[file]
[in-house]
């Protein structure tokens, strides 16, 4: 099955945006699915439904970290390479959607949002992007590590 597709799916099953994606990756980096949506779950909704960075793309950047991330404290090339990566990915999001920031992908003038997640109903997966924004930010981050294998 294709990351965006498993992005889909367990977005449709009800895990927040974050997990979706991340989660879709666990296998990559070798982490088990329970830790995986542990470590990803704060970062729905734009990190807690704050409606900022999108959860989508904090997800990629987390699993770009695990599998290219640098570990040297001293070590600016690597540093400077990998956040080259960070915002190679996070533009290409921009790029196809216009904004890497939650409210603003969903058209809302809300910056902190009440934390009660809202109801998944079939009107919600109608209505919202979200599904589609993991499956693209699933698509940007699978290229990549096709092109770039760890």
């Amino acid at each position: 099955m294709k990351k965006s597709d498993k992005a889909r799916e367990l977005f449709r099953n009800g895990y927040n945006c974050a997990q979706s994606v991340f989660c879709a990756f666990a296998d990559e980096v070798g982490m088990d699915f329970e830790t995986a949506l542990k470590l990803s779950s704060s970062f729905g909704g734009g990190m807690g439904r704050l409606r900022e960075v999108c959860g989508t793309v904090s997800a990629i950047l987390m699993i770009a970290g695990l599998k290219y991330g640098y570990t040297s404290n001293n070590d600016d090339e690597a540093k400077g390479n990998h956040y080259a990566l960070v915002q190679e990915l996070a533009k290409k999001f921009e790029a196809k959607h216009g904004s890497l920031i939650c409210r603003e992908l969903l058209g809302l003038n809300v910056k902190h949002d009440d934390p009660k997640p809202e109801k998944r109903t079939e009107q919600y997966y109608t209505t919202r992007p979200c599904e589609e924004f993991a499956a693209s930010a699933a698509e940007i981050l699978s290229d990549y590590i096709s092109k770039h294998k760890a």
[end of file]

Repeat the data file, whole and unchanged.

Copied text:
[in-house]
């Protein structure tokens, strides 16, 4: 099955945006699915439904970290390479959607949002992007590590 597709799916099953994606990756980096949506779950909704960075793309950047991330404290090339990566990915999001920031992908003038997640109903997966924004930010981050294998 294709990351965006498993992005889909367990977005449709009800895990927040974050997990979706991340989660879709666990296998990559070798982490088990329970830790995986542990470590990803704060970062729905734009990190807690704050409606900022999108959860989508904090997800990629987390699993770009695990599998290219640098570990040297001293070590600016690597540093400077990998956040080259960070915002190679996070533009290409921009790029196809216009904004890497939650409210603003969903058209809302809300910056902190009440934390009660809202109801998944079939009107919600109608209505919202979200599904589609993991499956693209699933698509940007699978290229990549096709092109770039760890």
């Amino acid at each position: 099955m294709k990351k965006s597709d498993k992005a889909r799916e367990l977005f449709r099953n009800g895990y927040n945006c974050a997990q979706s994606v991340f989660c879709a990756f666990a296998d990559e980096v070798g982490m088990d699915f329970e830790t995986a949506l542990k470590l990803s779950s704060s970062f729905g909704g734009g990190m807690g439904r704050l409606r900022e960075v999108c959860g989508t793309v904090s997800a990629i950047l987390m699993i770009a970290g695990l599998k290219y991330g640098y570990t040297s404290n001293n070590d600016d090339e690597a540093k400077g390479n990998h956040y080259a990566l960070v915002q190679e990915l996070a533009k290409k999001f921009e790029a196809k959607h216009g904004s890497l920031i939650c409210r603003e992908l969903l058209g809302l003038n809300v910056k902190h949002d009440d934390p009660k997640p809202e109801k998944r109903t079939e009107q919600y997966y109608t209505t919202r992007p979200c599904e589609e924004f993991a499956a693209s930010a699933a698509e940007i981050l699978s290229d990549y590590i096709s092109k770039h294998k760890a």